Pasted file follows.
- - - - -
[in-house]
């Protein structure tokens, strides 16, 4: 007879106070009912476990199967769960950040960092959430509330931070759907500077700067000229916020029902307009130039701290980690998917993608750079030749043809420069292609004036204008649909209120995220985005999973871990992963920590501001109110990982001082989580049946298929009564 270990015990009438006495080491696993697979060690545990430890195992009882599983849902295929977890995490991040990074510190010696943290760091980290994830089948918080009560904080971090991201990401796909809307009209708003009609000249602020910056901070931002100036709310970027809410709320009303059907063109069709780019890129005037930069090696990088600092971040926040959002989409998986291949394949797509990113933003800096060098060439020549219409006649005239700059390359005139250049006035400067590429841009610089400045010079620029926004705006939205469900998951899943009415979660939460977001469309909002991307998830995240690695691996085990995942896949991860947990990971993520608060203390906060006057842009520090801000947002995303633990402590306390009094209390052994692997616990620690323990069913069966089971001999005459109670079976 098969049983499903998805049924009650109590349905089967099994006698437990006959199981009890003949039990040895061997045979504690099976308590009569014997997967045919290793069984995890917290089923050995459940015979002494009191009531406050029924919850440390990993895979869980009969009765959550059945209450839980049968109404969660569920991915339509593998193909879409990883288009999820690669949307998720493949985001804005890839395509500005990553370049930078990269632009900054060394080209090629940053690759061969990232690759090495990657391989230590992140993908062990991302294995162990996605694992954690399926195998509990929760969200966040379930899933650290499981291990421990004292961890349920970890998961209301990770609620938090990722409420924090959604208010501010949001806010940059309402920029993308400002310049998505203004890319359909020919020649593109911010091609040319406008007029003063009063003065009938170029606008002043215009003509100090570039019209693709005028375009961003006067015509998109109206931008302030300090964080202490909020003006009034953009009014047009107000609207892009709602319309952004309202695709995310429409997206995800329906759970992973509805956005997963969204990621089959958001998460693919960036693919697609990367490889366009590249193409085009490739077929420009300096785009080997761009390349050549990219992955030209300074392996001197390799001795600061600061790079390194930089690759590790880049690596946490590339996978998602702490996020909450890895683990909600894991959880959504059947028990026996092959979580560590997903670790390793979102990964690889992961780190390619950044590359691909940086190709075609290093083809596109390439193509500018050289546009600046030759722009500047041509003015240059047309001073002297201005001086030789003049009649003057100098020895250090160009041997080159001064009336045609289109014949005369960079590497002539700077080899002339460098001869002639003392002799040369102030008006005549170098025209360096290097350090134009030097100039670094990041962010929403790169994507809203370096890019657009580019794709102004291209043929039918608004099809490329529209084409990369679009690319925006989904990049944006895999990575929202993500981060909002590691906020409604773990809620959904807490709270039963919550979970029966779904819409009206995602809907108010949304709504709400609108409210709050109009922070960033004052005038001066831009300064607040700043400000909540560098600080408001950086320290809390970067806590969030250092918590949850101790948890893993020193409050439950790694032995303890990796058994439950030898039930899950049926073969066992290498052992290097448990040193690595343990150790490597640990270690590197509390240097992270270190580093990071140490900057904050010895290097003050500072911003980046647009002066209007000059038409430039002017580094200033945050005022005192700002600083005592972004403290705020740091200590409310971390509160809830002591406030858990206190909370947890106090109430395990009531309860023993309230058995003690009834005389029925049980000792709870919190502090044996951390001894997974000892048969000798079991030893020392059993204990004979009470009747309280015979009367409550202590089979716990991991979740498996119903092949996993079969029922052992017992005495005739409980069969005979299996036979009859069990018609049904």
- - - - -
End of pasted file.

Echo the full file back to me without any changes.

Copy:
[in-house]
């Protein structure tokens, strides 16, 4: 007879106070009912476990199967769960950040960092959430509330931070759907500077700067000229916020029902307009130039701290980690998917993608750079030749043809420069292609004036204008649909209120995220985005999973871990992963920590501001109110990982001082989580049946298929009564 270990015990009438006495080491696993697979060690545990430890195992009882599983849902295929977890995490991040990074510190010696943290760091980290994830089948918080009560904080971090991201990401796909809307009209708003009609000249602020910056901070931002100036709310970027809410709320009303059907063109069709780019890129005037930069090696990088600092971040926040959002989409998986291949394949797509990113933003800096060098060439020549219409006649005239700059390359005139250049006035400067590429841009610089400045010079620029926004705006939205469900998951899943009415979660939460977001469309909002991307998830995240690695691996085990995942896949991860947990990971993520608060203390906060006057842009520090801000947002995303633990402590306390009094209390052994692997616990620690323990069913069966089971001999005459109670079976 098969049983499903998805049924009650109590349905089967099994006698437990006959199981009890003949039990040895061997045979504690099976308590009569014997997967045919290793069984995890917290089923050995459940015979002494009191009531406050029924919850440390990993895979869980009969009765959550059945209450839980049968109404969660569920991915339509593998193909879409990883288009999820690669949307998720493949985001804005890839395509500005990553370049930078990269632009900054060394080209090629940053690759061969990232690759090495990657391989230590992140993908062990991302294995162990996605694992954690399926195998509990929760969200966040379930899933650290499981291990421990004292961890349920970890998961209301990770609620938090990722409420924090959604208010501010949001806010940059309402920029993308400002310049998505203004890319359909020919020649593109911010091609040319406008007029003063009063003065009938170029606008002043215009003509100090570039019209693709005028375009961003006067015509998109109206931008302030300090964080202490909020003006009034953009009014047009107000609207892009709602319309952004309202695709995310429409997206995800329906759970992973509805956005997963969204990621089959958001998460693919960036693919697609990367490889366009590249193409085009490739077929420009300096785009080997761009390349050549990219992955030209300074392996001197390799001795600061600061790079390194930089690759590790880049690596946490590339996978998602702490996020909450890895683990909600894991959880959504059947028990026996092959979580560590997903670790390793979102990964690889992961780190390619950044590359691909940086190709075609290093083809596109390439193509500018050289546009600046030759722009500047041509003015240059047309001073002297201005001086030789003049009649003057100098020895250090160009041997080159001064009336045609289109014949005369960079590497002539700077080899002339460098001869002639003392002799040369102030008006005549170098025209360096290097350090134009030097100039670094990041962010929403790169994507809203370096890019657009580019794709102004291209043929039918608004099809490329529209084409990369679009690319925006989904990049944006895999990575929202993500981060909002590691906020409604773990809620959904807490709270039963919550979970029966779904819409009206995602809907108010949304709504709400609108409210709050109009922070960033004052005038001066831009300064607040700043400000909540560098600080408001950086320290809390970067806590969030250092918590949850101790948890893993020193409050439950790694032995303890990796058994439950030898039930899950049926073969066992290498052992290097448990040193690595343990150790490597640990270690590197509390240097992270270190580093990071140490900057904050010895290097003050500072911003980046647009002066209007000059038409430039002017580094200033945050005022005192700002600083005592972004403290705020740091200590409310971390509160809830002591406030858990206190909370947890106090109430395990009531309860023993309230058995003690009834005389029925049980000792709870919190502090044996951390001894997974000892048969000798079991030893020392059993204990004979009470009747309280015979009367409550202590089979716990991991979740498996119903092949996993079969029922052992017992005495005739409980069969005979299996036979009859069990018609049904």